The final doxology appears in many ancient manuscripts, but there is so much variation in it that it was probably not originally a part of Matthew’s Gospel. Evidently pious scribes added it later to make the prayer complete liturgically. They apparently adapted the wording of David’s prayer in 1 Chronicles 29:11. [Note: See also Thomas L. Constable, "The Lord’s Prayer," in Giving Ourselves to Prayer, compiled by Dan R. Crawford (Terre Haute, Ind.: PrayerShop Publishing, 2005), pp. 70-75.]
These verses explain the thought of the fifth petition (Matthew 6:12) more fully. Repetition stresses the importance of forgiving one another if we want God’s forgiveness (cf. Matthew 18:23-35). Our horizontal relationships with other people must be correct before our vertical relationship with God can be.
"Prayer is straightforward and simple for those who have experienced the grace of the kingdom in Christ. In prayer the disciple does not try to coerce or manipulate God. There are no magical words or formulae, nor does an abundance of words count with God. Short, direct, and sincere prayers are adequate." [Note: Hagner, p. 152.]
"The sample prayer, it can be concluded, is given in the context of the coming kingdom. The first three requests are petitions for the coming of the kingdom. The last three are for the needs of the disciples in the interim preceding the establishment of the kingdom." [Note: Toussaint, Behold the . . ., p. 112.]
Fasting in Israel involved going without food to engage in a spiritual exercise, usually prayer, with greater concentration. Fasting fostered and indicated self-humiliation before God, and confession often accompanied it (Nehemiah 9:1-2; Psalms 35:13; Isaiah 58:3; Isaiah 58:5; Daniel 9:2-20; Daniel 10:2-3; Jonah 3:5; Acts 9:9). People who felt anguish, danger, or desperation gave up eating temporarily to present some special petition to the Lord in prayer (Exodus 24:18; Judges 20:26; 2 Samuel 1:12; 2 Chronicles 20:3; Ezra 8:21-23; Esther 4:16; Matthew 4:1-2; Acts 13:1-3; Acts 14:23). Some pious believers fasted regularly (Luke 2:37). The Pharisees fasted twice a week (Luke 18:12). God only commanded the Israelites to fast on one day of the year, the Day of Atonement (Leviticus 16:29-31; Leviticus 23:27-32; Numbers 29:7). However during the Exile the Israelites instituted additional regular fasts (Zechariah 7:3-5; Zechariah 8:19). Fasting occurred in the early church and seems to have been a normal part of Christian self-discipline (1 Corinthians 9:24-27; Philippians 3:19; 1 Peter 4:3). Hypocritical fasting occurred in Israel long before Jesus’ day (Isaiah 58:1-7; Jeremiah 14:12; Zechariah 7:5-6), but the Pharisees were notorious for it.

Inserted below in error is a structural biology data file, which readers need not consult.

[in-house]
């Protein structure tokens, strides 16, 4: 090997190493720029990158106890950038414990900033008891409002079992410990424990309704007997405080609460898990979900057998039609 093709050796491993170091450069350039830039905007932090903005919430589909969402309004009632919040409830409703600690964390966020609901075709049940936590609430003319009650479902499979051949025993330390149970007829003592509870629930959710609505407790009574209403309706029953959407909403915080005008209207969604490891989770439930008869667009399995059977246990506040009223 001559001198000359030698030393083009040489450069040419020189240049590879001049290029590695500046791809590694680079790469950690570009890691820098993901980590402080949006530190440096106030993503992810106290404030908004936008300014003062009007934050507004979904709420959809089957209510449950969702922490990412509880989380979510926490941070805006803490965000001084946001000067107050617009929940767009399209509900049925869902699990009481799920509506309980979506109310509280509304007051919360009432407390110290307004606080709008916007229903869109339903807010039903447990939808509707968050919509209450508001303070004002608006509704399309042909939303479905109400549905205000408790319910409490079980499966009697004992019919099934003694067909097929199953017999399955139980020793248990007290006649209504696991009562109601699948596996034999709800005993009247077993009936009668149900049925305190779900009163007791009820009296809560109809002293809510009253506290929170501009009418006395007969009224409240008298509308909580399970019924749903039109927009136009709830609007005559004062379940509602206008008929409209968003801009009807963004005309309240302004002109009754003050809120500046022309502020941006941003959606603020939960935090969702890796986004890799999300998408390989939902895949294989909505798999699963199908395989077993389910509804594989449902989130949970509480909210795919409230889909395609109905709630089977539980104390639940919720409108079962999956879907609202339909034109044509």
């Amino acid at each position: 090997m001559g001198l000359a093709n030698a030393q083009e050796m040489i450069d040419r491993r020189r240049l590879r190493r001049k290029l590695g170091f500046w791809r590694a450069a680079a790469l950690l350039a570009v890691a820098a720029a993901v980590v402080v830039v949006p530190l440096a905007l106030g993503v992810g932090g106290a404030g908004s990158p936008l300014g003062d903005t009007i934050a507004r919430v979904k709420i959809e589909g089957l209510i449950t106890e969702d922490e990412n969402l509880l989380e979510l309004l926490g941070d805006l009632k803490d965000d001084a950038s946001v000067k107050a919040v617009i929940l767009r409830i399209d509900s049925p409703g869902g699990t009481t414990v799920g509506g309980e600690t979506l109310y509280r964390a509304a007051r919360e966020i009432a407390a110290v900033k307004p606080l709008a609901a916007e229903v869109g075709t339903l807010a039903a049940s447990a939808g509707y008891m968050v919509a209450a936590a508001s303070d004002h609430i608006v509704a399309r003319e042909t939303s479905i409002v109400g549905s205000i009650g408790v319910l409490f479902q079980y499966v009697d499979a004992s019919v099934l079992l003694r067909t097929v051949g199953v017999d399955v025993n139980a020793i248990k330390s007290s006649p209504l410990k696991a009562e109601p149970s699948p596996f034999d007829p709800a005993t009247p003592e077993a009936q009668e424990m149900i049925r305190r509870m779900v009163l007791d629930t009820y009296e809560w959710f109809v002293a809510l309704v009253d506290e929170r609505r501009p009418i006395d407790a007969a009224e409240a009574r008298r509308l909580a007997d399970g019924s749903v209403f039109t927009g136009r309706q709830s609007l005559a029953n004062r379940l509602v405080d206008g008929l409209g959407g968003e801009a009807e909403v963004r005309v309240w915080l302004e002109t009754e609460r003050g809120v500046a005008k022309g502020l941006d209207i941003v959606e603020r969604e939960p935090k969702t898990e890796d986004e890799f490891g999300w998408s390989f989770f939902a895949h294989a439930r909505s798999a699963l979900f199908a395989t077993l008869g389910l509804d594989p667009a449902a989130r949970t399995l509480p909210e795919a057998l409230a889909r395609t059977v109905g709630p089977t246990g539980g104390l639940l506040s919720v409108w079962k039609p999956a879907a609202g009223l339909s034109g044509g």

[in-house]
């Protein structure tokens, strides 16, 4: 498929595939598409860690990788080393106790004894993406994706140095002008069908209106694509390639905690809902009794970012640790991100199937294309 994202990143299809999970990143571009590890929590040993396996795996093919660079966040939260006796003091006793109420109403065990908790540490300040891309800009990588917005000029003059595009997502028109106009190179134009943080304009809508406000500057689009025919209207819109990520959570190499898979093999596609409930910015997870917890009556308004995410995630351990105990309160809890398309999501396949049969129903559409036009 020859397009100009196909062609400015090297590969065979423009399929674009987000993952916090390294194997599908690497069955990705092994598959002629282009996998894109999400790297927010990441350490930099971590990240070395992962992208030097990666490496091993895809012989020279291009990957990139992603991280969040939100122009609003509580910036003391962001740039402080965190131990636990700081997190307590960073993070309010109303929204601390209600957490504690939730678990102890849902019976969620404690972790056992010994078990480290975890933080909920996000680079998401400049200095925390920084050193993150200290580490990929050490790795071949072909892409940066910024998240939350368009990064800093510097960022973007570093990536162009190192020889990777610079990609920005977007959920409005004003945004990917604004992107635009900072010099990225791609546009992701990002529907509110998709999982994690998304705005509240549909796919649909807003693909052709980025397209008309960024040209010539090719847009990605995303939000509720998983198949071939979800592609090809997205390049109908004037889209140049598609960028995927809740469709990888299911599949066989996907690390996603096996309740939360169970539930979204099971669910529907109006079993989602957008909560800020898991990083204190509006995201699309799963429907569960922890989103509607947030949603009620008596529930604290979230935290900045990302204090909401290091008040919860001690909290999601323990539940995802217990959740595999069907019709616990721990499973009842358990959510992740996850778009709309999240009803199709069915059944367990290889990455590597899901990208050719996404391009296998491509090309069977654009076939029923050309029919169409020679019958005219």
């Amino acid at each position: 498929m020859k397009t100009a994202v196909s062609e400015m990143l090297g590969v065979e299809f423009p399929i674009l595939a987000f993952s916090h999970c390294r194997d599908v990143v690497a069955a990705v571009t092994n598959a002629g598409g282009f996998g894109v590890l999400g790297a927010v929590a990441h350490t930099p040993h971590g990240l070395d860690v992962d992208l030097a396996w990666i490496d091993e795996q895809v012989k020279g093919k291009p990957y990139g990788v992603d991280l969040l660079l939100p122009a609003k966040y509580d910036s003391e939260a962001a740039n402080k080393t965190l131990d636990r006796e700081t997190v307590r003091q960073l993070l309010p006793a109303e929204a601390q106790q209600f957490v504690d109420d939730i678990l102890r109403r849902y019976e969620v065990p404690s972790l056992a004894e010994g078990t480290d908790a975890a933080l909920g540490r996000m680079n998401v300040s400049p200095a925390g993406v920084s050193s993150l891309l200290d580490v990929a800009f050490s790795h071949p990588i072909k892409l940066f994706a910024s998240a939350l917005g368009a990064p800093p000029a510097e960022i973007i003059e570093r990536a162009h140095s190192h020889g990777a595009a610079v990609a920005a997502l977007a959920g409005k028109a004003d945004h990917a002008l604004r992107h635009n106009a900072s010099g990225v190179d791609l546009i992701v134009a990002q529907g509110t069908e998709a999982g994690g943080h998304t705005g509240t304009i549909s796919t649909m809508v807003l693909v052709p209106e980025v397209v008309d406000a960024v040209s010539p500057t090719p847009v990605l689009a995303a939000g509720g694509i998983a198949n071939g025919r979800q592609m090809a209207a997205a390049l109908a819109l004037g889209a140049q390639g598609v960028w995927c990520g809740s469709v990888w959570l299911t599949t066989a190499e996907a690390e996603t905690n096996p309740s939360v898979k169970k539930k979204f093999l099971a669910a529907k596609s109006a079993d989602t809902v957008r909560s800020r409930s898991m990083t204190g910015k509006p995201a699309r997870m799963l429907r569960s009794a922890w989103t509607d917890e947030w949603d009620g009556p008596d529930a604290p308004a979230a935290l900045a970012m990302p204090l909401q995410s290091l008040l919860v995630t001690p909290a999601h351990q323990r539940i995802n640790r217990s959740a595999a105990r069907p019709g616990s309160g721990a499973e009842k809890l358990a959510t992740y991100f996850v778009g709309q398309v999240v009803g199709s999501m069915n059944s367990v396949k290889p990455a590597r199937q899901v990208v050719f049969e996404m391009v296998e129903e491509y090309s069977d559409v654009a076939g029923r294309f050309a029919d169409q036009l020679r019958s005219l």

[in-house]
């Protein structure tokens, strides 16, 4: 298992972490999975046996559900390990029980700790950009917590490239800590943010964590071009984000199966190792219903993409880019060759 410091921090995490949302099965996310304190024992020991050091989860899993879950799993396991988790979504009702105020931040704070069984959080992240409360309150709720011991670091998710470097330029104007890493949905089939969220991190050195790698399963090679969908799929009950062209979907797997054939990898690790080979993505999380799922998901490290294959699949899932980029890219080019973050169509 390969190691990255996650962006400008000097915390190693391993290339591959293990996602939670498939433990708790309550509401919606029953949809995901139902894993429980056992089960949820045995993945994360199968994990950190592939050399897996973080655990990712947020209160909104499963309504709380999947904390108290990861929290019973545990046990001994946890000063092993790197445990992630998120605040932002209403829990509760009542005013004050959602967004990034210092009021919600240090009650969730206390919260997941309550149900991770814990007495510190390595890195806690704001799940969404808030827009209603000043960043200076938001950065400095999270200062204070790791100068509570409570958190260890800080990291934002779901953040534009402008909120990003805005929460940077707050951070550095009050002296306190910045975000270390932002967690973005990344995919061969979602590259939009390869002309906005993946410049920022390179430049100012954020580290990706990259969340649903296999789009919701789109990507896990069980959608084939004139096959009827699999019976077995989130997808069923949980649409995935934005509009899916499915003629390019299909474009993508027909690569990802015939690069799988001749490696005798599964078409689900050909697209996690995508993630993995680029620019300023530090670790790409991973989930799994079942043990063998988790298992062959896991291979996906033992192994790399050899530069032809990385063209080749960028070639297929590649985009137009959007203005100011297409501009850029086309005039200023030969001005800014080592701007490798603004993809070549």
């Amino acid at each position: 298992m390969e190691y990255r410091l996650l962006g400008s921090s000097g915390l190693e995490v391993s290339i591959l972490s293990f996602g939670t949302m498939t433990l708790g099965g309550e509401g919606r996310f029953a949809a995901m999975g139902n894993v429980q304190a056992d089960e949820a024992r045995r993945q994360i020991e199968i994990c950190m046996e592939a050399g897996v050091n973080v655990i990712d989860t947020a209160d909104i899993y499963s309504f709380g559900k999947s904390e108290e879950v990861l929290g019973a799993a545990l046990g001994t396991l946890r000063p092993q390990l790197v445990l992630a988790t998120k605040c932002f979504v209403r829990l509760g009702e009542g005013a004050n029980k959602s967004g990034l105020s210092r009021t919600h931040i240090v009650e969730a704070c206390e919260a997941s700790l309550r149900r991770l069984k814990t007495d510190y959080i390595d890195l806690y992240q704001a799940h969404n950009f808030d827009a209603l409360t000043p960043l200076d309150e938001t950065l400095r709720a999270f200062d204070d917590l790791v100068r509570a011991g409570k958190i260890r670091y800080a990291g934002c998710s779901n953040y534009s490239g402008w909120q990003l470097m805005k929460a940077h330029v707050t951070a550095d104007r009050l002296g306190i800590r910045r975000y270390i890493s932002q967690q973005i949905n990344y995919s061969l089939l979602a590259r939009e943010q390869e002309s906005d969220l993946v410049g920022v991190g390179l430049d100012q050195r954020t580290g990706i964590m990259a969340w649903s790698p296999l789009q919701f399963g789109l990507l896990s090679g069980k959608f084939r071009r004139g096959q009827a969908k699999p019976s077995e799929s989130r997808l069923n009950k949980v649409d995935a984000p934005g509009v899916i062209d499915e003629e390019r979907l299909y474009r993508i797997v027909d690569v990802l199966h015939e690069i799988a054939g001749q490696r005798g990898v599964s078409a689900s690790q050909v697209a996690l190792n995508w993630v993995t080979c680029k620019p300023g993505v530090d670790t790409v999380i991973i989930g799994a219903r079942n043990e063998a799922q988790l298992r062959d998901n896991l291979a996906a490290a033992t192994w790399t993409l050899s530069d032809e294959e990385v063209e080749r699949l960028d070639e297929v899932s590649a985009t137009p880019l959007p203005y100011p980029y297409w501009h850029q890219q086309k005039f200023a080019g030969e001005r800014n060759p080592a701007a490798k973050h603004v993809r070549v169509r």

"Fasting emphasized the denial of the flesh, but the Pharisees were glorifying their flesh by drawing attention to themselves." [Note: Barbieri, p. 32.]
Jesus’ point in this verse was that His disciples should avoid drawing attention to themselves when they fasted. He did not question the genuine contrition of some who fasted, but He pointed out that the hypocrites wanted the admiration of other people even more than they wanted God’s attention. Since that is what they really wanted, that is all they would get.